Apr 13 2011

Spinster aunt compulsively watches eaglecam

Male eagle feeds fish shards to E2. Screengrab from Decorah eaglecam.

Surely, because you have not spent the past week under a rock or in a cryogenic stasis of some kind, today’s heartwarming nature crap-cam recommendation is unnecessary. I allude to the Decorah bald eagles with which you are undoubtedly already obsessed, so I don’t need to explain that they’re a nesting pair raising 3 recently-hatched offspring in a giant tree in rural Iowa while hundreds of thousands of people spy on them 24/7 via sneaky webcam.

Everyone I know is obsessed with these eagles. My mother calls me every morning to express her anxiety that the smallest eaglet isn’t getting enough to eat, and to impugn the sub-par parenting skills of “the mother.”

You know, it’s funny, she used to call me every morning to say the same thing about my sibling Tidy’s sub-par parenting skills. My mother considers herself a professional mother, but it might be more accurate to say that, like so many women, she is a professional mother-impugner. My nieces, for example, may be tolerably well adjusted but it’s no thanks to Tidy’s howling ineptitude; if she’d only take Mom’s advice! Likewise, Mom is convinced that she could raise eagles better than eagles do, but the truth is that if you left her alone with this brood of hatchlings they’d all be dead as doornails in about 24 hours, mostly on accounta the mater’s longstanding reluctance to rip dead squirrels apart with her beak.

You know a viral video has spiraled completely out of control when it starts affecting medical care. I suffered my biennial ankle sprain a couple days ago, so I went to my sporty doctor to see how much gruesome surgery I’d be needing this time around. She gave the appendage — the usual Guam-sized purple foot dangling brokenly from leg, etc — a perfunctory eyeball, but seemed to entirely lack the comforting injury-related focus that an aunt with an excruciating ruptured ligament looks for when visiting a medical professional.

“I can’t stop thinking about those eagles,” she said, absently poking at the afflicted limb. “I haven’t seen them since this morning. Is the third one getting anything to eat? I wonder how long before they can regulate their own body temperature? Can you believe the nest weighs over a ton? I bet it really stinks with all that rotting meat lying around. Huh? Oh, just ice the crap out of it. And tell the eagles ‘hi’ for me!”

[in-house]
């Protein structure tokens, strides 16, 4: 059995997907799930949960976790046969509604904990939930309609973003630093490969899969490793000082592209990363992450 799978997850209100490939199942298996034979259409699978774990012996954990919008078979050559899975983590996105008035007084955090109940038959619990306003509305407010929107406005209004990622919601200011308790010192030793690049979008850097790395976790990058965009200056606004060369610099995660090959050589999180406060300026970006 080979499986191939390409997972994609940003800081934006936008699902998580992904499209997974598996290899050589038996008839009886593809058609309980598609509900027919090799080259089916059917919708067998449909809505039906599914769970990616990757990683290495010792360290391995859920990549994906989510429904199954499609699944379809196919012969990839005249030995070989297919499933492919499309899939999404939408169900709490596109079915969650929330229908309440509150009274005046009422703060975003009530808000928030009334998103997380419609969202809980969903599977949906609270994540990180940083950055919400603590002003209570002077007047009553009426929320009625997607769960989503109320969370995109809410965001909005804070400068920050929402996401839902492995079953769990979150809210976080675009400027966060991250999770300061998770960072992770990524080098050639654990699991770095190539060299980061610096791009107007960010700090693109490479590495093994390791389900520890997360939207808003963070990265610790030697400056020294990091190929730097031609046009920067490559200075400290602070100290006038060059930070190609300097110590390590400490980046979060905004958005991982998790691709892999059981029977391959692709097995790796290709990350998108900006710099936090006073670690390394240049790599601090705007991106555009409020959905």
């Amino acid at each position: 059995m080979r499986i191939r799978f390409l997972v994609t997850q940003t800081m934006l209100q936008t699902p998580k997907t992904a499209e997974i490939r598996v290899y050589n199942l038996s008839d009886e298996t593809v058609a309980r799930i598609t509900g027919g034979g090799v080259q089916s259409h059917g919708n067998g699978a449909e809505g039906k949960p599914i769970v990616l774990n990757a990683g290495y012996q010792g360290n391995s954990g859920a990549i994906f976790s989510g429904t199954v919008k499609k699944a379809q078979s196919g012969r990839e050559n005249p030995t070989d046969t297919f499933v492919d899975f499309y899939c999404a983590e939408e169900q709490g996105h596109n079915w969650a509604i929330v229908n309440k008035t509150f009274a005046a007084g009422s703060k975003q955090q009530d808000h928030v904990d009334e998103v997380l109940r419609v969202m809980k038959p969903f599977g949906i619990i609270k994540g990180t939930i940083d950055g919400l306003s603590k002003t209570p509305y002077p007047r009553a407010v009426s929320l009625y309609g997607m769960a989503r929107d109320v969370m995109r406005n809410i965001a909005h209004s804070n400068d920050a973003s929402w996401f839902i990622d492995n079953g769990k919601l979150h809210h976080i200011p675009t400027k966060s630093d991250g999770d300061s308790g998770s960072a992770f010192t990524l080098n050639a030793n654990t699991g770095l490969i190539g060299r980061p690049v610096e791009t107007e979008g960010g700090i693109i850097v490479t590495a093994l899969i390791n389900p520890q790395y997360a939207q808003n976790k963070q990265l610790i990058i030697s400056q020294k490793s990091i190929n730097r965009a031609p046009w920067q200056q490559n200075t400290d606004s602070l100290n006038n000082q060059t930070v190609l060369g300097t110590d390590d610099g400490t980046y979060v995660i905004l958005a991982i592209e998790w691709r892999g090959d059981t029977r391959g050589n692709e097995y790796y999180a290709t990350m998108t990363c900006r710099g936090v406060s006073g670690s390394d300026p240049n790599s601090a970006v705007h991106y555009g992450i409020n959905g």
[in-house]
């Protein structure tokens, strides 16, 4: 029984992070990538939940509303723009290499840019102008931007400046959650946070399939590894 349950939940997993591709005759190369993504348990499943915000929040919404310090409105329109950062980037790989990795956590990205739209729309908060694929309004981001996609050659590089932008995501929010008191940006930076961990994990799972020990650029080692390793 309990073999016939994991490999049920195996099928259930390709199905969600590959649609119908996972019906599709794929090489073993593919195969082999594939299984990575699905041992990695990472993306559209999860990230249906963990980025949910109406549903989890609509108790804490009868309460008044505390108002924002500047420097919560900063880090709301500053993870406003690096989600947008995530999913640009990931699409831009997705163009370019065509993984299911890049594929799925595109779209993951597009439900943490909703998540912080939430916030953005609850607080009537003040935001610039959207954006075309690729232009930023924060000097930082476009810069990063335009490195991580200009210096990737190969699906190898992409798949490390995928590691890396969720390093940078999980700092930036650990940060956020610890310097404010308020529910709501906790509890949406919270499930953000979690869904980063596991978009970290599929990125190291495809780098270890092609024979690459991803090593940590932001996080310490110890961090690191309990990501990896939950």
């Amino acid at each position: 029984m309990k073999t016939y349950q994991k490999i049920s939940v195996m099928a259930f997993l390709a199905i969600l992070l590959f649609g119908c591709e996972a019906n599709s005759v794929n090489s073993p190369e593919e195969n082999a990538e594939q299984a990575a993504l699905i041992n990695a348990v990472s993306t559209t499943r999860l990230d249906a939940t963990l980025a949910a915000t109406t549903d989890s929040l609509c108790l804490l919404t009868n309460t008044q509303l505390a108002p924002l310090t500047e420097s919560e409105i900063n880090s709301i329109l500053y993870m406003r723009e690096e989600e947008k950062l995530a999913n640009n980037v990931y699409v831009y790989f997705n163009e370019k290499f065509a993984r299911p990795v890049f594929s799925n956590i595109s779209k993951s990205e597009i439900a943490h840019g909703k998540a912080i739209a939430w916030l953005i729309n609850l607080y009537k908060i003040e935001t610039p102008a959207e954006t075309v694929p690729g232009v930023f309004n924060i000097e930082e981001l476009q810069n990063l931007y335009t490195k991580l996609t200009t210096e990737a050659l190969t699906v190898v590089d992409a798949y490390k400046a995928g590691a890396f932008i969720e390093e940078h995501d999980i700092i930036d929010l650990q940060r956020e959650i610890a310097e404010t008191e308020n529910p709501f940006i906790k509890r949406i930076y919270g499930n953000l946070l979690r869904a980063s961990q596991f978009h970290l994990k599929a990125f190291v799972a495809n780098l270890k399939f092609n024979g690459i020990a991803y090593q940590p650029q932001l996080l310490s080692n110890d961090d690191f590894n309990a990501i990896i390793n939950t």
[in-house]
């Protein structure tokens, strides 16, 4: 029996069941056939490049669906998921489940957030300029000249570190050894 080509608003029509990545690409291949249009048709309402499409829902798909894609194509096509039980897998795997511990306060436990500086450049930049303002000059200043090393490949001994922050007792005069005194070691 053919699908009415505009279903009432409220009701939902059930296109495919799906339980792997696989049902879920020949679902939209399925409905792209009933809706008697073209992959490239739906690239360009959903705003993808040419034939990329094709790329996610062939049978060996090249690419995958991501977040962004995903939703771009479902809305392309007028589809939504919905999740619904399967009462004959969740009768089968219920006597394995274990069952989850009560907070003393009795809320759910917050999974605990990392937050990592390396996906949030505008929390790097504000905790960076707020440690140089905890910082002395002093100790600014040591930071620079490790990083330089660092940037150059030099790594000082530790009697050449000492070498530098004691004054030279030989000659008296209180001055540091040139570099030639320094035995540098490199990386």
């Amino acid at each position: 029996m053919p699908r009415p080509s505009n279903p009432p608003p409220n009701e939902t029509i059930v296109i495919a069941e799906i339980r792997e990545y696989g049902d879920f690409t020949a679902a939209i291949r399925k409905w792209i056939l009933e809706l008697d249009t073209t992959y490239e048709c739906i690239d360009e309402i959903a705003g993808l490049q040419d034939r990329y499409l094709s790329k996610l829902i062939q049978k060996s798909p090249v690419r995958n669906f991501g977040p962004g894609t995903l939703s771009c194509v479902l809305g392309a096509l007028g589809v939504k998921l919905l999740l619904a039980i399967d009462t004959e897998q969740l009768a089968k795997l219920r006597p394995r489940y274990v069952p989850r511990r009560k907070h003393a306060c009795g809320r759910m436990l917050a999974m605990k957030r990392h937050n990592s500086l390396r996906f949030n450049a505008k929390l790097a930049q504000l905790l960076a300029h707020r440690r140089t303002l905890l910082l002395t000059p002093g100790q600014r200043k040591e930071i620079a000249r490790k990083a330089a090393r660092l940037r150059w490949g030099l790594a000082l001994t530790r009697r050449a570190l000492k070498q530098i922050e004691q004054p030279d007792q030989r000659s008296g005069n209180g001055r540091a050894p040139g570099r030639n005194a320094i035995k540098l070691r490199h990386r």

Horribly, there has suddenly appeared, on the website next to the video stream, a very distracting Twitter/Facebook feed. The content of the comments is precisely the kind of sentimental anthropomorphizing vapidizations you would expect from gawkers at a zoo whose exposure to birds has apparently been limited to Foghorn Leghorn and Tweety. The adult eagles are “Mom” and “Dad”; the hatchlings are “babies,” and the situation is universally perceived as precisely analogous to a human nuclear family.

“Oooh, baby just pooped lol!”
“More housework for Mom hehe!”
“A woman’s work is never done….lolz!”
“Aw momma is tired!”
“Why doesn’t she feed the little one, she is a bad mom!”
“Aww, daddy is feeding the babies bwekfast! Good daddy!”

And of course the trolls — “I kill eagles ery day mmm Eaglette taste good” [sic] — who “ruin it fore evrybody!” [sic]

My favorite tweet so far: “Is there a pecking order?”

It is remarkable that human people can look at eagles — creatures that inhabit Volkswagen-sized piles of twigs 80′ up in trees, that lay eggs, that have no hair and no boobs, that eat raw squirrels, that can fly, for crying out loud, and that in pretty much every other respect that is germane to discourse on human social structure are the very antithesis of H. sapiens — and see themselves. And by “themselves” I mean the patriarchal paradigm. In a nest of eagles.


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  1. norbizness

    I want an owl mother-cam, because to my knowledge the only thing that rhymes with towelette is owlet.

  2. Pinko Punko

    vowelette- the only partially elided syllables of regional dialects.

    scowelette- the look on my face when another Whataburger cup blows out of some stupid jacked up truck bed onto my windshield and/or dead lawn area.

    J- some horrible nature pics at the 3Bulls, but Savage Death Islandism exerted itself with a gator sighting and a heretofore unnoticed by myself Hackberry butterfly.

    Patriarchy exerted itself with a kid on a leash, but that was more a nod to Savage Death Islandism.

  3. buttercup

    We saw eagles at Dollwood last year. There’s quite a rescue and rehab outfit there, oddly enough. Some of the educational eagles that can’t be rehabilitated into the wild live in giant flight cages in the park, complete with volkswagen-sized nests. Lovely beasts. And quite skilled at casting the fabled jaundiced eye. I took a few lessons from them there.

  4. Jezebella

    Great. Now I’m all worried because I don’t see the third eaglet. Also, one of them is way too close to the edge. It’s making me nervous.

    On the upside, the chat stream seems to be disabled at the moment.

  5. buttercup

    (Dollywood, please excuse my failure to adequately proofread before hitting “blame”.)

  6. Val

    I was quite the bummed-out animal doc when one of my “high-status” patients (a Peregrine falcon whom I’d been treating for a nasty foot infection) did not return to his erstwhile “owner” after his first rehab flight. (I think he had mended well enough to hunt for himself, but I still worry)

    Oh yeah, owner had all his permits in order – he had waited YEARS for the privilege of caring for one of these beautiful raptors.